As much as I have been through, it still pales in comparison to what our frontliners have to endure each day of this pandemic as they risk their lives to save ours.

Can I substitute 'of' for 'for'? If I am not allowed to change it I would like to know why. Thanks in advance!

teal desk 749Can I substitute 'of' for 'for'?

You already have 'of' there. Are you asking if you can substitute 'for' for 'of'?

No. It's always "each day of" with a period of time (or an event that extends over a period of time).

a different schedule for each day of the week; each day of the Obama presidency; each day of the trip; each day of the tournament; each day of the trial


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Thanks a lot!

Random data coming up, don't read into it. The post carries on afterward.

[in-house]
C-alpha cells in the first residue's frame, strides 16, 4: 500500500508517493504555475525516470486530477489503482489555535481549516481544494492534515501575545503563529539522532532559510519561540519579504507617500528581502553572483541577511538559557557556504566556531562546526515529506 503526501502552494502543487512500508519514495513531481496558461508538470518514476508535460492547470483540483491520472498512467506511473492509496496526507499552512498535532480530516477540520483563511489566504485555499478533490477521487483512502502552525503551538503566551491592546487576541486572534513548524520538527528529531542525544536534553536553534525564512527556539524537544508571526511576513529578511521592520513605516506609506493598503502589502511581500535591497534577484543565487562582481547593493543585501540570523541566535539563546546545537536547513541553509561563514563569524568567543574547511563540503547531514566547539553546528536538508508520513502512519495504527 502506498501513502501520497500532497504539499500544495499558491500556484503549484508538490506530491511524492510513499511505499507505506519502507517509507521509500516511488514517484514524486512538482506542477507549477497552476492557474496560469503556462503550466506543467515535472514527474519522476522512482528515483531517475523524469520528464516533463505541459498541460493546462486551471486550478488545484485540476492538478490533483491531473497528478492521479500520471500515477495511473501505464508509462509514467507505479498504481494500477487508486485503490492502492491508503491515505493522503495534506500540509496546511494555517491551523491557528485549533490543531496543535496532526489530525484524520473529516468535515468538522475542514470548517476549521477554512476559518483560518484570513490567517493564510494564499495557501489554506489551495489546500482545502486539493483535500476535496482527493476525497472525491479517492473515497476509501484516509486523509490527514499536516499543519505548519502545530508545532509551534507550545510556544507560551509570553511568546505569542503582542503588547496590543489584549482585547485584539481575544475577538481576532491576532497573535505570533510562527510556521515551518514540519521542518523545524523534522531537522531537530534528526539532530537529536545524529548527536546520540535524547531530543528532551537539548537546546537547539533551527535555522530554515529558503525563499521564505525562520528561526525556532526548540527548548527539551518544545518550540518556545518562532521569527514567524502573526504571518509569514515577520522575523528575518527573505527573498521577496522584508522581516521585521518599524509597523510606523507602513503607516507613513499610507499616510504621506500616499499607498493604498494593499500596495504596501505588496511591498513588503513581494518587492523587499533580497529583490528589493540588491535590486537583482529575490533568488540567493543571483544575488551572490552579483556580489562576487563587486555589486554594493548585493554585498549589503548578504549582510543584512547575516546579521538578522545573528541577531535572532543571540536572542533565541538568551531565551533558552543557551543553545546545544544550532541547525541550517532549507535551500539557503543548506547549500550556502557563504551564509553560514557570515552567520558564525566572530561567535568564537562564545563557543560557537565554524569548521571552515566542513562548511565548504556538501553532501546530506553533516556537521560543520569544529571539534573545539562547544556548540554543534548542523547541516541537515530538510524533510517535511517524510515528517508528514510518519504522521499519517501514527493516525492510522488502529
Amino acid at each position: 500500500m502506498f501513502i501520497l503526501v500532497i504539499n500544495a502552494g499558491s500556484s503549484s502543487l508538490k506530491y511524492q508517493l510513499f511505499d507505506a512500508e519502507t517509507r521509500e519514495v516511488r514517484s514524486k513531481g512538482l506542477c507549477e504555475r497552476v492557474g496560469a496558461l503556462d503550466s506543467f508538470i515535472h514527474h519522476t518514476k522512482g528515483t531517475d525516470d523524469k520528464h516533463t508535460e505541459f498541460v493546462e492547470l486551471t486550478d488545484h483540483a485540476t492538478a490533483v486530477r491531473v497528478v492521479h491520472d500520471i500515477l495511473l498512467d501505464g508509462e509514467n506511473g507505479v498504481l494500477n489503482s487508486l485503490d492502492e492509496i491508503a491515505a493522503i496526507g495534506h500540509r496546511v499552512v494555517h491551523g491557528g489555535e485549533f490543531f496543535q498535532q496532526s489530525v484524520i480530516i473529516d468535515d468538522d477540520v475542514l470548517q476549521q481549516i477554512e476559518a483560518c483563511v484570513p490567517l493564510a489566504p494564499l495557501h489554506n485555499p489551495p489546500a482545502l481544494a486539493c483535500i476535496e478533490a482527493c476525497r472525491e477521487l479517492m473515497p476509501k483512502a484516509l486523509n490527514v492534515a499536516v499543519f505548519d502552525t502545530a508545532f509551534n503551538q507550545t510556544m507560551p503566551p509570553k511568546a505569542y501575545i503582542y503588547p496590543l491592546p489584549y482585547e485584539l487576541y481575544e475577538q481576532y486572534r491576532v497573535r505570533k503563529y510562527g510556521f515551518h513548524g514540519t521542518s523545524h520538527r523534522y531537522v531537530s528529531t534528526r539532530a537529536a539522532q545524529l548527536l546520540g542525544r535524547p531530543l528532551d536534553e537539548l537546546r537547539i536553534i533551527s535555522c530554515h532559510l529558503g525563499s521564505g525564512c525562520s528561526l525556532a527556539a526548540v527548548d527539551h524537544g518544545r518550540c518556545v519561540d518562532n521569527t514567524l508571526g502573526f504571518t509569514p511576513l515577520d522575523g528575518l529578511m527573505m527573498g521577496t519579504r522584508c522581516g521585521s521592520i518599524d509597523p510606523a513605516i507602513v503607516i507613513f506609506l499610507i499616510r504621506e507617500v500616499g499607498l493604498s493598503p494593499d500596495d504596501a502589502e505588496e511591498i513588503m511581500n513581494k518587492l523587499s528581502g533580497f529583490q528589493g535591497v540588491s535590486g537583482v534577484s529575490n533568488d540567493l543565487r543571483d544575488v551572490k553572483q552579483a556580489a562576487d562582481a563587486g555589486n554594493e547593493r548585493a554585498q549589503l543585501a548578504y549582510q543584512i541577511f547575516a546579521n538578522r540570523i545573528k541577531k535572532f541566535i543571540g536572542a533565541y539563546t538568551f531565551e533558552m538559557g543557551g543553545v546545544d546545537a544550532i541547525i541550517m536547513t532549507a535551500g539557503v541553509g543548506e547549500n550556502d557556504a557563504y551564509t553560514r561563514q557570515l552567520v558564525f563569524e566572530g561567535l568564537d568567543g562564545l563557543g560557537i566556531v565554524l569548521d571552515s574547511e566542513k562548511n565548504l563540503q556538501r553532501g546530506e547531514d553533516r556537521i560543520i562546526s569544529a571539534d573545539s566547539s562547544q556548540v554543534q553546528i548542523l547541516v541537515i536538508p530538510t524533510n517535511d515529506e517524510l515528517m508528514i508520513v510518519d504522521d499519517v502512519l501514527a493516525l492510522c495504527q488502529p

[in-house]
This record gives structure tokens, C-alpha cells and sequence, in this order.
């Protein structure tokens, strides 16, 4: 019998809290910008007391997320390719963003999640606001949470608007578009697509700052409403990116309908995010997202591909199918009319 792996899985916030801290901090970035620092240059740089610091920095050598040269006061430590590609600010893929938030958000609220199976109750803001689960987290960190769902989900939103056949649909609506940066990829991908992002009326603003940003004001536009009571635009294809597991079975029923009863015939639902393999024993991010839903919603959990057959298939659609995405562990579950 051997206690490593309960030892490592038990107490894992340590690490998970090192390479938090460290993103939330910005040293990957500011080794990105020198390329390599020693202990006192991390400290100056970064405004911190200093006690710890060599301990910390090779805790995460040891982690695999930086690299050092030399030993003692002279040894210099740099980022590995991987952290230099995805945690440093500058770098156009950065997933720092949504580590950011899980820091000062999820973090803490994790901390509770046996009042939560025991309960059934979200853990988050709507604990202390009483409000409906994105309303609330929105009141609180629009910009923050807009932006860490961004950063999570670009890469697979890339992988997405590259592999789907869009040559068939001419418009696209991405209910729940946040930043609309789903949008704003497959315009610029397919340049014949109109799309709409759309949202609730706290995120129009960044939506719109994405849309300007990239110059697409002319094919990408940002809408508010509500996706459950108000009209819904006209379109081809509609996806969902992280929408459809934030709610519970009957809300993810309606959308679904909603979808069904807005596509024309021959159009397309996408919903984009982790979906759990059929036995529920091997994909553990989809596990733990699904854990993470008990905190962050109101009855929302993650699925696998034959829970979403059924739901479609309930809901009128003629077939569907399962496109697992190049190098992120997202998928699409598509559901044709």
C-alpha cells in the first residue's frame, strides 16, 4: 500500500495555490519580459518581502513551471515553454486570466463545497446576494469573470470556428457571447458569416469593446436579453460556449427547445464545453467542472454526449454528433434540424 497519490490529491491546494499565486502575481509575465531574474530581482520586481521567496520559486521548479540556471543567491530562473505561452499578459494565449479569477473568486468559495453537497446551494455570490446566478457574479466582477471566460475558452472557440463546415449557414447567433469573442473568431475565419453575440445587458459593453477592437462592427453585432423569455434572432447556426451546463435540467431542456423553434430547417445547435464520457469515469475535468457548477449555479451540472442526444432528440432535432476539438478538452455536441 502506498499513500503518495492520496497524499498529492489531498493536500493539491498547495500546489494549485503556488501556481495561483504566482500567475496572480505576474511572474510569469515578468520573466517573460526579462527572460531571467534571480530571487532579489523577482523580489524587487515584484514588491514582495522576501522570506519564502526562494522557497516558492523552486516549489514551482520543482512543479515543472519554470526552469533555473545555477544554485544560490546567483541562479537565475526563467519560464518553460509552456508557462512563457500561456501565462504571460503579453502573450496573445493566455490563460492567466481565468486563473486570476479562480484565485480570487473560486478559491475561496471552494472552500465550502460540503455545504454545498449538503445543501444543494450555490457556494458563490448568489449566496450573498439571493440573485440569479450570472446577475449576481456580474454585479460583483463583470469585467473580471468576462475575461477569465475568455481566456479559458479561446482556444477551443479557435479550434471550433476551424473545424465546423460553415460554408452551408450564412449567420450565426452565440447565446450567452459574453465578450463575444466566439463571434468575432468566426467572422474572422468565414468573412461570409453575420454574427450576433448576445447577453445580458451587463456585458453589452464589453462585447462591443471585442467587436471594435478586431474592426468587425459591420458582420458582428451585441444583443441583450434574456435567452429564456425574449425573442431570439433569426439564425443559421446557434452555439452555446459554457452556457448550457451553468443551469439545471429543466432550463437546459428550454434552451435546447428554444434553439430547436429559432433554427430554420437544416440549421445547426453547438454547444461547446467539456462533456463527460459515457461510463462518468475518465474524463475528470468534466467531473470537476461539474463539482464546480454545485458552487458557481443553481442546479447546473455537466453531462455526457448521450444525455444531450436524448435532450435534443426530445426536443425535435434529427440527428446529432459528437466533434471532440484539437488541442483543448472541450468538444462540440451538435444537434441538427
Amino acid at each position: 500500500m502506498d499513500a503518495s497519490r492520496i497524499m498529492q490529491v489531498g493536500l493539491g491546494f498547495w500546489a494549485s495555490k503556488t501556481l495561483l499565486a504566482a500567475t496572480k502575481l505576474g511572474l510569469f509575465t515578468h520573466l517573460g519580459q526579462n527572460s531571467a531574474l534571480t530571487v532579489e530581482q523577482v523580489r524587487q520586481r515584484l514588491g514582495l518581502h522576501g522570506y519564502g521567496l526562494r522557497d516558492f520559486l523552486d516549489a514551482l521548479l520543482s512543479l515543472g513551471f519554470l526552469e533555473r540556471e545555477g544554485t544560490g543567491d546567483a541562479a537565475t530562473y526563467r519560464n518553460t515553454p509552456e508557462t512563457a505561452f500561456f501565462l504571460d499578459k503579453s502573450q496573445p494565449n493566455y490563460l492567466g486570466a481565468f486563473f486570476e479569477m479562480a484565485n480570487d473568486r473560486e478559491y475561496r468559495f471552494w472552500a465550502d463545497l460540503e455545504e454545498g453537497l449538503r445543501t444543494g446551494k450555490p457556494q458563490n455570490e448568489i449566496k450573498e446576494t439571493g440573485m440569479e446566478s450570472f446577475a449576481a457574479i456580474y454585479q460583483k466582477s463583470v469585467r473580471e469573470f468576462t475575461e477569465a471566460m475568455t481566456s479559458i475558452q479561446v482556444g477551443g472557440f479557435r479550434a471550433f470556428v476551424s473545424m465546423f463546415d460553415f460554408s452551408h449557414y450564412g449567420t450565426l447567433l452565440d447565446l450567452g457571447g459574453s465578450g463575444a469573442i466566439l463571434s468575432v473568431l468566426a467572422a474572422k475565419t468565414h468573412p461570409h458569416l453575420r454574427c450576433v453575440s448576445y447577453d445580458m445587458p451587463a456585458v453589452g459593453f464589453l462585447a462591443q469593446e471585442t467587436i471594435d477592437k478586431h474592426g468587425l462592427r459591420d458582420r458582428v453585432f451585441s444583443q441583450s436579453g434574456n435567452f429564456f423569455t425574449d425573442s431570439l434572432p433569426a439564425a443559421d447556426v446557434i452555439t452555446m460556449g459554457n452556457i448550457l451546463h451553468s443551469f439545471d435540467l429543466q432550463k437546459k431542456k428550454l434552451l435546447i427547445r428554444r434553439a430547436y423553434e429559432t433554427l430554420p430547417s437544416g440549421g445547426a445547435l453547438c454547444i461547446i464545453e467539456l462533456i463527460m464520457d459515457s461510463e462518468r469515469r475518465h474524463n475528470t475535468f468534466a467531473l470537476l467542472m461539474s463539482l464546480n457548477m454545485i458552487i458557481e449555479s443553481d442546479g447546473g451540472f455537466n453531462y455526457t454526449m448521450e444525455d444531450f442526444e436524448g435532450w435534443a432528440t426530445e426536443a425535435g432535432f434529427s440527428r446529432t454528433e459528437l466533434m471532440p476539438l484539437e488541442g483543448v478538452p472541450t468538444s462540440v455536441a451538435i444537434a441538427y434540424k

teal desk 749frontliners

This is odd and unfamiliar in British English. You could instead say frontline staff or workers, like at this link https://www.england.nhs.uk/coronavirus/publication/operational-guidance-vaccination-of-frontline-health-and-social-care-workers/

Either that or specific tasks are hired out to another agency, which invariably costs the trust more, and tends to generate substandard results, which is a slack again taken up by the frontliners. (guardian.co.uk)

No idea if the same meaning is intended here, however, as in the OP's post.


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